WHITE PLAINS, NY — As part of a broader financial restructuring plan, Gannett Company, Inc. is expected to announce Tuesday its plans to spin off several struggling newspapers including the Journal News. The move comes in the wake of a bid by MNG Enterprises to take over the USA Today publisher.
Gannett is a publicly traded American mass media holding company headquartered in McLean, Virginia. It is the largest U.S. newspaper publisher as measured by total daily circulation.
The Gannett board will provide details of the plan at its annual meeting of shareholders to be held on Thursday, May 16, 2019, at Gannett’s corporate headquarters.
The decision to sell Westchester County’s “paper of record” to the local government is raising eyebrows within the industry.
“While this may take some in the industry by surprise it is the logical conclusion of a strong partnership developed between LoHud and government officials here in Westchester,” said Ted Carroll, a partner in a private equity fund that specializes in media properties. “As newspapers continue to struggle, these sorts of public-private deals will look increasingly attractive to shareholders.”
Under the plan, Gannett would spin off the Journal News and related properties by distributing 100 percent of its ownership interest in that business unit as a stock dividend to a new corporate entity owned by existing shareholders and the government. Westchester County would also acquire preferred equity with voting rights giving the government majority control of the newspaper. Gannett shareholders who do not wish to participate will be offered a discount to exchange their shares in the spinoff for shares in the parent company.
Under the deal, The Journal News would continue to contribute stories to USA Today and retain membership in the Associated Press. Content from lohud.com will be transferred to a standalone web site operated by the County’s IT Department.
Media critic Michael Wolff, a columnist and contributor to USA Today, sees government acquisition of media outlets as part of a broader global pattern only now reaching the shores of the United States.
“The combination of taxing authority and media dominance offers government officials the best of both worlds while offering journalists a stable, reliable income,” said Wolff. “The ability to raises taxes and increase spending without oversight and accountability by the so-called fourth-estate will be welcome relief to elected officials”.
Wolff points to the success of government-owned media outlets such as the Granma newspaper in Cuba, the Islamic Republic of Iranian Broadcasting television network and National Public Radio in the U.S.
Gannett CEO Robert J. Dickey, who has announced he will retire from the company in May, was philosophical.
“Why now?” Dickey asked, “when the company’s core businesses are in full expansion and there’s a first rate opportunity for tremendous growth with additional investment?”
“It’s all about shareholders’ demand for adding additional liquidity without impairing the future growth of the business,” he said.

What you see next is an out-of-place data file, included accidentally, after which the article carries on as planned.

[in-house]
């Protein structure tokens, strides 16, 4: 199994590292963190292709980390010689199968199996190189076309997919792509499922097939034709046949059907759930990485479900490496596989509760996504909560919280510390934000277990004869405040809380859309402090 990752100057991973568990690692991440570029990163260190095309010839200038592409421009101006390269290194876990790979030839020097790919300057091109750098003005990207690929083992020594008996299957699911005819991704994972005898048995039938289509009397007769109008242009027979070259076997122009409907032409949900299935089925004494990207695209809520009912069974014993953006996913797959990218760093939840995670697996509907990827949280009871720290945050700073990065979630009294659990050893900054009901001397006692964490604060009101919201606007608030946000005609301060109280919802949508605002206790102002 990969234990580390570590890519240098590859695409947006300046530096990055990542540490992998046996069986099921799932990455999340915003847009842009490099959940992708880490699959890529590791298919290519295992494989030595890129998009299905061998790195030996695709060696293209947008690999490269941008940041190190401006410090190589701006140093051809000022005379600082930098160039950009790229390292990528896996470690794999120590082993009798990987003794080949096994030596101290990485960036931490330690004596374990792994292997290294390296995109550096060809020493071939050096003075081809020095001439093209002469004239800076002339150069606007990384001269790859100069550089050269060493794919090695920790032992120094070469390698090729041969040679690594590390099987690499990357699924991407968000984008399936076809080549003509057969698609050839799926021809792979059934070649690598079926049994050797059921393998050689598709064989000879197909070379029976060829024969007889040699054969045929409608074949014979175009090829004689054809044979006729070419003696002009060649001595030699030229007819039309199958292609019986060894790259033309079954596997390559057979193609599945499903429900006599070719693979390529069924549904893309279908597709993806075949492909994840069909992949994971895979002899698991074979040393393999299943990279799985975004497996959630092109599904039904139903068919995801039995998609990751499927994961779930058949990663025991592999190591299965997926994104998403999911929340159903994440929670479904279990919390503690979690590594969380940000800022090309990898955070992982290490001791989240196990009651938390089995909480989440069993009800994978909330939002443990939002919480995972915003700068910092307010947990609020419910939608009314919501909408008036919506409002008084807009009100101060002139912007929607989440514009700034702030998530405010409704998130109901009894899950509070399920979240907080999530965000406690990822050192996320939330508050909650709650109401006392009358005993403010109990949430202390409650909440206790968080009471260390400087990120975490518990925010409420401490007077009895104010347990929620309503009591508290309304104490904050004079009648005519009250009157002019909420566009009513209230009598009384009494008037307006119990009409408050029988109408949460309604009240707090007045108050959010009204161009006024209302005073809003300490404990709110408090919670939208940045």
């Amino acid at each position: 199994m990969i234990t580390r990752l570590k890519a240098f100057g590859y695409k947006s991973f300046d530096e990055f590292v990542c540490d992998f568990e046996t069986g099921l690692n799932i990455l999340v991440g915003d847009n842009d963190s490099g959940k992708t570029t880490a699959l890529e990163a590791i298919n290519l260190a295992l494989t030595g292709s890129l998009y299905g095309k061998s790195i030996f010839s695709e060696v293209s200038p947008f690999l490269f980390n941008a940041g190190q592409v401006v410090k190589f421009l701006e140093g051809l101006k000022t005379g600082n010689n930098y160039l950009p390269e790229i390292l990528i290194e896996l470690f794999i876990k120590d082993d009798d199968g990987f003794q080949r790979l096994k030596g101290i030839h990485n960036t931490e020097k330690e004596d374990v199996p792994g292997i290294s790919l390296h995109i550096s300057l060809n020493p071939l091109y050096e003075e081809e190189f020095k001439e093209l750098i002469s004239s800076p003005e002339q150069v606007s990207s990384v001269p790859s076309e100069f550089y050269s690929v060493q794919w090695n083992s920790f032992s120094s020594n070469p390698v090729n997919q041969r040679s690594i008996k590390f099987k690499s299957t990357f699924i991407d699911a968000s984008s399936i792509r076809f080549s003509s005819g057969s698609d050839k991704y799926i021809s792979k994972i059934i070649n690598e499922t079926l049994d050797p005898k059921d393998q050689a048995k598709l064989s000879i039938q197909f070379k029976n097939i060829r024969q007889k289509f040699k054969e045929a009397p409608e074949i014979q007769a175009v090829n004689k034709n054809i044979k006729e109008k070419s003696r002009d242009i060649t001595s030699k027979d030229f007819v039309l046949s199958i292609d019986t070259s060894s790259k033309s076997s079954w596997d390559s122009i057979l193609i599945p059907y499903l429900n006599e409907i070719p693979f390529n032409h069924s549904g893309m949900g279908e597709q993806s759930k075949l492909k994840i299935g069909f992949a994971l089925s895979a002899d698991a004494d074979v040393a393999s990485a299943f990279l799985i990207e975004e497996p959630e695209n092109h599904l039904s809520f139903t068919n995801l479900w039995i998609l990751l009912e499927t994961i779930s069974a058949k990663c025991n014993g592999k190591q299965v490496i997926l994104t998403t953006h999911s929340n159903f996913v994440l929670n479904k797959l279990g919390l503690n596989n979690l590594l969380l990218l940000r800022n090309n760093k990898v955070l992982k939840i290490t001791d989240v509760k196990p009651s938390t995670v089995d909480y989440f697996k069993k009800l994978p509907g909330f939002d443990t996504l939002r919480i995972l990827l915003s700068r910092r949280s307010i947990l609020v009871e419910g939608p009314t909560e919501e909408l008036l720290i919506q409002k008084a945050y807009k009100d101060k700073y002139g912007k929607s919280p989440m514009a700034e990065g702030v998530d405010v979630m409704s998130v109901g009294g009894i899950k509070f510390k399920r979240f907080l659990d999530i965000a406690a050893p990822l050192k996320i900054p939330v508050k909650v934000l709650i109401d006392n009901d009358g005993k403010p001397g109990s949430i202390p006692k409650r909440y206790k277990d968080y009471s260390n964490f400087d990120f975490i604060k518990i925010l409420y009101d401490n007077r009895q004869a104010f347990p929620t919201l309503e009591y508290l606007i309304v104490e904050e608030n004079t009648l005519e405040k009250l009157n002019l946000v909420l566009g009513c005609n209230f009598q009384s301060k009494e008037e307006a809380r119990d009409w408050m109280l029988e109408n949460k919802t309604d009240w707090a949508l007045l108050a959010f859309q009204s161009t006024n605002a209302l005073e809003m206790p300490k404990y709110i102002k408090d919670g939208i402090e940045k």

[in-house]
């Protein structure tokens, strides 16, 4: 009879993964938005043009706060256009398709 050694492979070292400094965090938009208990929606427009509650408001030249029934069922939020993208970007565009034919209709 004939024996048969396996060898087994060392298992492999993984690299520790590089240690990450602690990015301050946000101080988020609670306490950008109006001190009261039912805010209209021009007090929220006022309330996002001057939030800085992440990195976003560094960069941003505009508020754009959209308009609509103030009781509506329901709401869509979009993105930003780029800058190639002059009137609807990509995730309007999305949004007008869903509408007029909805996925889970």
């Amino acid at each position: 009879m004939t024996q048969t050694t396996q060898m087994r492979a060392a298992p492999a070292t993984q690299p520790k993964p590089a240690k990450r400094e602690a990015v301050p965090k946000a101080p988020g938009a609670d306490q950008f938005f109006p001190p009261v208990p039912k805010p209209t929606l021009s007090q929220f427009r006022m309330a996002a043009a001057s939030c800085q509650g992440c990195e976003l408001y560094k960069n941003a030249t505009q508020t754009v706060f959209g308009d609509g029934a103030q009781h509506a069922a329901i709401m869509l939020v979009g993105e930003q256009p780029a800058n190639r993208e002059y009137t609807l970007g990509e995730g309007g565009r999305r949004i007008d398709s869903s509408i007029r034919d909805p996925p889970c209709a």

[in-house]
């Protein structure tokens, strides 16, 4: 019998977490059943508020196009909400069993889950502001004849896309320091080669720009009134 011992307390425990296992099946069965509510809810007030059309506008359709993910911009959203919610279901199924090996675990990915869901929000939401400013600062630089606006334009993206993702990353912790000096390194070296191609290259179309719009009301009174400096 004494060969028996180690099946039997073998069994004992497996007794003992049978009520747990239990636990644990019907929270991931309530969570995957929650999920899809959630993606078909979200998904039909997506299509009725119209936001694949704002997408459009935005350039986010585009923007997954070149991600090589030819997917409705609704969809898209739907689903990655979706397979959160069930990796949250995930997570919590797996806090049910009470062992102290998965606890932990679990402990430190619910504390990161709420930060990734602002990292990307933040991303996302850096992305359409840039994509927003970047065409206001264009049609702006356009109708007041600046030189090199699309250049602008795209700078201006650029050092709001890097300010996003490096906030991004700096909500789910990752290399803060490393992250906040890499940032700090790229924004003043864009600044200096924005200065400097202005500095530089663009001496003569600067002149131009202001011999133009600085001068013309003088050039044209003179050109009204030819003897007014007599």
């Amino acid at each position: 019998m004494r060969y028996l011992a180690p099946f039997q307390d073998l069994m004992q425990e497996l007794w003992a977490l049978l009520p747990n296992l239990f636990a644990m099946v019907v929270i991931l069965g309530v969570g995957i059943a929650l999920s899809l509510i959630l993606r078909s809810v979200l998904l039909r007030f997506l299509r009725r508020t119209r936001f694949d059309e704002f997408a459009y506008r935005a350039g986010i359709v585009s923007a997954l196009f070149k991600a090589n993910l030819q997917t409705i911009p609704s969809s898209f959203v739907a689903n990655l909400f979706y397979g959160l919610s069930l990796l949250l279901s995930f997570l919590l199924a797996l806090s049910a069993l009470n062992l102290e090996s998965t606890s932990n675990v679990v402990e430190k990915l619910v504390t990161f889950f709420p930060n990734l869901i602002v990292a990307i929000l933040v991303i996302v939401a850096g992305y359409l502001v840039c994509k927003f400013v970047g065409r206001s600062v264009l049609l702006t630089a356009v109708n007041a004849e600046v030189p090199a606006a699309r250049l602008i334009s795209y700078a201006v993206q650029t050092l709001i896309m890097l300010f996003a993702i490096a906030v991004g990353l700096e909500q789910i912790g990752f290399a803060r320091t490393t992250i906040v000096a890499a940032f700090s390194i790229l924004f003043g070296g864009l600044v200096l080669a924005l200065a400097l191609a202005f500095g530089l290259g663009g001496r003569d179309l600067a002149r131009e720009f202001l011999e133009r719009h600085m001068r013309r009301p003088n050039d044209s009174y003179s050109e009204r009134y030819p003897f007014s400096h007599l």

County officials are excited about the deal.
“Despite years of decline in quality and readership, the Journal News still has what we used to call ‘brand equity’ back in my days in the marketing business ,” said Westchester County Executive George Latimer. “By exploiting the last remaining credibility of the brand we can both get our message out and undermine whatever opposition remains to our policies.”
Latimer pointed to recent successes such as suppressing inquiries from Journal News reporters on a plan by an investor in Standard Amusements to sell off beachfront property at Rye Playland and help passing off a proposed 14% tax increase as a 1% tax increase.
“While few journalists can do basic math some voters can so it is helpful to have a compliant local media able to muddy the water from time to time,” said Latimer.
In the occasional instance where a story not to the County’s liking gains traction beyond the control of the Westchester media establishment — such as the recent decision of County officials to free an illegal alien child rapist despite a detainer from Immigration and Customs Enforcement — Latimer appreciates the counter-programming opportunities afforded by direct media ownership.
“If a story slips past our nets, the Journal News has proven adept at working with our communications team to change the narrative,” said Latimer. “It is gratifying to see how quickly a story about our releasing a child rapist into an unsuspecting community becomes a story about dueling press releases.”
Asked why the County government was not going further with its media acquisition strategy, senior officials speaking on background said they had looked at purchasing a stake in the two local cable television stations but opted to hold off for now.
“Local governments already have a significant degree of regulatory control over cable systems through their franchise agreements,” said one official. “They (the cable television operators) need rights-of-way for their network of wires which gives local governments an effective veto on what can and cannot air through their franchise arrangements.”
“With News12’s most prominent on-air personality married to a senior Democratic Party official and FioS1News reliably coordinating their news coverage with us already we effectively own both stations now,” said another official. “Why buy the cow when you can get the milk for free?”
Should that change, County officials say they stand ready to invest tax payer money into further media control for themselves.
Reached for comment, the author of this bit of satire expressed no small degree of bemusement.
“That some readers may have even briefly considered this story plausible tells you all you need to know about the state of local media in the United States,” said independent journalist Robert Cox. “Happy April 1st!”